It’s also typically best to use functional resumes for jobs that place a premium on skills rather than experience. when you’ll be able to physically hand your resume to someone, rather than submitting the resume to an automated system. Often, functional resumes don’t rank well with keywords, so they don’t work well for ATS systems and similar processes.
Different resume formats will work best for different job opportunities and individuals. Consider the job title you’re looking at, the specific requirements in the job description, and how they match up with your skills and employment history.
Typically, if you have a job history that aligns well with the job you’re looking for, you’ll want to use a chronological resume. If you don’t have a job history that aligns well with the job you’re looking for, use a combination resume or a functional resume. Our resume builder allows you to build whatever type of resume works best for your needs.
If you’re looking into changing career paths, the functional format resume is a good choice for your resume. That’s because your top skills will be front and center, which will help a potential employer understand why you’re the best person for the job, even if you haven’t worked in the industry yet.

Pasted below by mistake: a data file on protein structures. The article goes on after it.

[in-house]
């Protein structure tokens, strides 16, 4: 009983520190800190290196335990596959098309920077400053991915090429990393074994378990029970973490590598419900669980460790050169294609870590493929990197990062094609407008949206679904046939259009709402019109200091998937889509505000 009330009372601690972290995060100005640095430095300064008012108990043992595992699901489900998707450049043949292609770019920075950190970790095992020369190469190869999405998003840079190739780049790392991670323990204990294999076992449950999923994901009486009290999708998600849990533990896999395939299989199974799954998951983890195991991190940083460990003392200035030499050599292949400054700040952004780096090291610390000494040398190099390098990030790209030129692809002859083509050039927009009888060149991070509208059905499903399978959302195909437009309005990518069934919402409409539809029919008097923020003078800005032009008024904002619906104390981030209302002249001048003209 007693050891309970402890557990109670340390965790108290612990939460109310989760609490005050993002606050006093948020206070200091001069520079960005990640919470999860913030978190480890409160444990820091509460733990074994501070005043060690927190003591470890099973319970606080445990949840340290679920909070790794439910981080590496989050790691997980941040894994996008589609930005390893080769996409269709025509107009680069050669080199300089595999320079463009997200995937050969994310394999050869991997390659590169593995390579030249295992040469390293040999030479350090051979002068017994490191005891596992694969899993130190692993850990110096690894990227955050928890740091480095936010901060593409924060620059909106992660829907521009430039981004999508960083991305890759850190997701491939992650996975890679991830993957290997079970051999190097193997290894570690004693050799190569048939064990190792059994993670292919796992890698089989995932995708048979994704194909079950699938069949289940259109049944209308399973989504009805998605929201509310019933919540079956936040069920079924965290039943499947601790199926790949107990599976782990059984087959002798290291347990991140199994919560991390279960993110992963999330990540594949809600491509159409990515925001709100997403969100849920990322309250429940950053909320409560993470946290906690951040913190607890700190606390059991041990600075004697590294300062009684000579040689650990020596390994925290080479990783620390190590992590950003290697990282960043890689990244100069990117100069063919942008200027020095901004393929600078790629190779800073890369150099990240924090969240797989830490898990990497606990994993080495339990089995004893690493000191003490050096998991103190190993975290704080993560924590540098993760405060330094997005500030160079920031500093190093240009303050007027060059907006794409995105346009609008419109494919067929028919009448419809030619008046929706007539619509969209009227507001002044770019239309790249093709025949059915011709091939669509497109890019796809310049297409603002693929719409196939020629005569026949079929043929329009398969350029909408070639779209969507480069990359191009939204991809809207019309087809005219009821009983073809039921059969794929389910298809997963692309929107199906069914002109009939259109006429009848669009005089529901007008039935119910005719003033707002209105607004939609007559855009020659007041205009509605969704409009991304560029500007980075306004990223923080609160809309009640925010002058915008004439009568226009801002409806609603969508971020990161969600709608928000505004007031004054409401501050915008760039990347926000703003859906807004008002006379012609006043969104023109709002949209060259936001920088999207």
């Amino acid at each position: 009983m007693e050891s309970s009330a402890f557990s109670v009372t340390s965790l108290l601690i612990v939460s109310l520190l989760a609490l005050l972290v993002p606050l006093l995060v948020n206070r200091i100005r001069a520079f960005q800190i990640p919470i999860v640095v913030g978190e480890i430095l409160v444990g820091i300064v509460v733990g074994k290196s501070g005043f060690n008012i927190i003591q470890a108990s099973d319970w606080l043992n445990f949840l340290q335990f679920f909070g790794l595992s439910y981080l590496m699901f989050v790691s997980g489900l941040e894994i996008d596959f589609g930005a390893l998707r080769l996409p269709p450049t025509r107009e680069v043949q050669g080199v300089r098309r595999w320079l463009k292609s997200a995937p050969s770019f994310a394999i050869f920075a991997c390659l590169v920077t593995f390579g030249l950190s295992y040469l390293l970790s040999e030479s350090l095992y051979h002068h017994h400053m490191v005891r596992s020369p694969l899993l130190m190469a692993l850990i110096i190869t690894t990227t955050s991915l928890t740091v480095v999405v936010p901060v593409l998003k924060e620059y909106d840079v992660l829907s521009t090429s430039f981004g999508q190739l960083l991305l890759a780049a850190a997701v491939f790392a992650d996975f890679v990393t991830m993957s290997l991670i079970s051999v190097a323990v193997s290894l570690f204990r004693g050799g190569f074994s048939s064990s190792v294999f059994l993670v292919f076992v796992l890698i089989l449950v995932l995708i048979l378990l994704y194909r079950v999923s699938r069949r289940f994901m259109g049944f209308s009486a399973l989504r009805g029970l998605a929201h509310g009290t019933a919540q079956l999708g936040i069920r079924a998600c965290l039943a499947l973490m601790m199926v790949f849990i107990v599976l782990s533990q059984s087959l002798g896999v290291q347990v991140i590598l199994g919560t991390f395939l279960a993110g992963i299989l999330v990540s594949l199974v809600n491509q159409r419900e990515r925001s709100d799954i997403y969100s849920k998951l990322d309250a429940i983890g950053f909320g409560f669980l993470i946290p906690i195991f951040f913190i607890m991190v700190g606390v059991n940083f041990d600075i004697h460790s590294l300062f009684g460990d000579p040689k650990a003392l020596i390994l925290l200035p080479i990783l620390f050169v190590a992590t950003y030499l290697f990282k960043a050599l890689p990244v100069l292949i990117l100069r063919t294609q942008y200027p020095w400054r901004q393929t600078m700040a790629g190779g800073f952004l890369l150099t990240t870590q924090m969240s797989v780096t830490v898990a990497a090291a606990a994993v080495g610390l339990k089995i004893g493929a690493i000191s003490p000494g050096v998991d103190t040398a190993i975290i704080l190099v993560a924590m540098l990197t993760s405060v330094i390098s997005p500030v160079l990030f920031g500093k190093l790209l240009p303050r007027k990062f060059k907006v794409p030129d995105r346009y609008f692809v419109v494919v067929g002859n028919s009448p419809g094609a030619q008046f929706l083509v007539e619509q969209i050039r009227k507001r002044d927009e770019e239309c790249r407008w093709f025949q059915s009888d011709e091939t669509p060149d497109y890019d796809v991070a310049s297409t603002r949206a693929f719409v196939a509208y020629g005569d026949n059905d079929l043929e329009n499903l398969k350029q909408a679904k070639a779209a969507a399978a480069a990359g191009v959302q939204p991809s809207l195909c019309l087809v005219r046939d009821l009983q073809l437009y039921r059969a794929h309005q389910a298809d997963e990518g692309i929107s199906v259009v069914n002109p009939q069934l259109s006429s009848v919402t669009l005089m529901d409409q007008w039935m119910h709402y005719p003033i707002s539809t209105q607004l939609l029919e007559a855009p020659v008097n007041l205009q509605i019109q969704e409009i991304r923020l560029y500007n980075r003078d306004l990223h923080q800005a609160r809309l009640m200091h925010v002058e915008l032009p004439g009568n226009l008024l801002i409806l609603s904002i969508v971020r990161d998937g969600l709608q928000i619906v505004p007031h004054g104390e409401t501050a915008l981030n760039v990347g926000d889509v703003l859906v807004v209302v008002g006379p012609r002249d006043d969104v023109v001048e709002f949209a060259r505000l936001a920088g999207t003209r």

It’s also a good idea to use a functional resume if you don’t have extensive experience, you can feature a skill set that works perfectly with the career you’re looking into, which compensates for lack of work history. Certifications and accreditations you already have for skills that are valuable in your new career are also good to showcase.
Your cover letter is the best way for you to elaborate on your skill set to hiring managers. That means you may need to highlight different abilities or qualifications based on the job you’re shooting for. Tailor your cover letter for every job application you submit by doing the following:
Soft skills (also known as intangible skills) such as communication and teamwork, as well as hard skills, which are specific technical skills you develop for a specific job, are both important to mention in your functional resume. Remember that you need to be able to back up your soft skills as much as your hard skills, so only list soft skills you know you’re truly good at.
A functional resume may not work as well as a chronological resume when it comes to applicant tracking systems (ATS) that employers often use to scan resumes. ATS essentially looks for keywords embedded within your resume and cover letter. Most ATS are familiar with chronological resumes, but some may find it more difficult to scan the functional format. To overcome this, use a clean, professional layout for your resume by choosing one of our resume templates.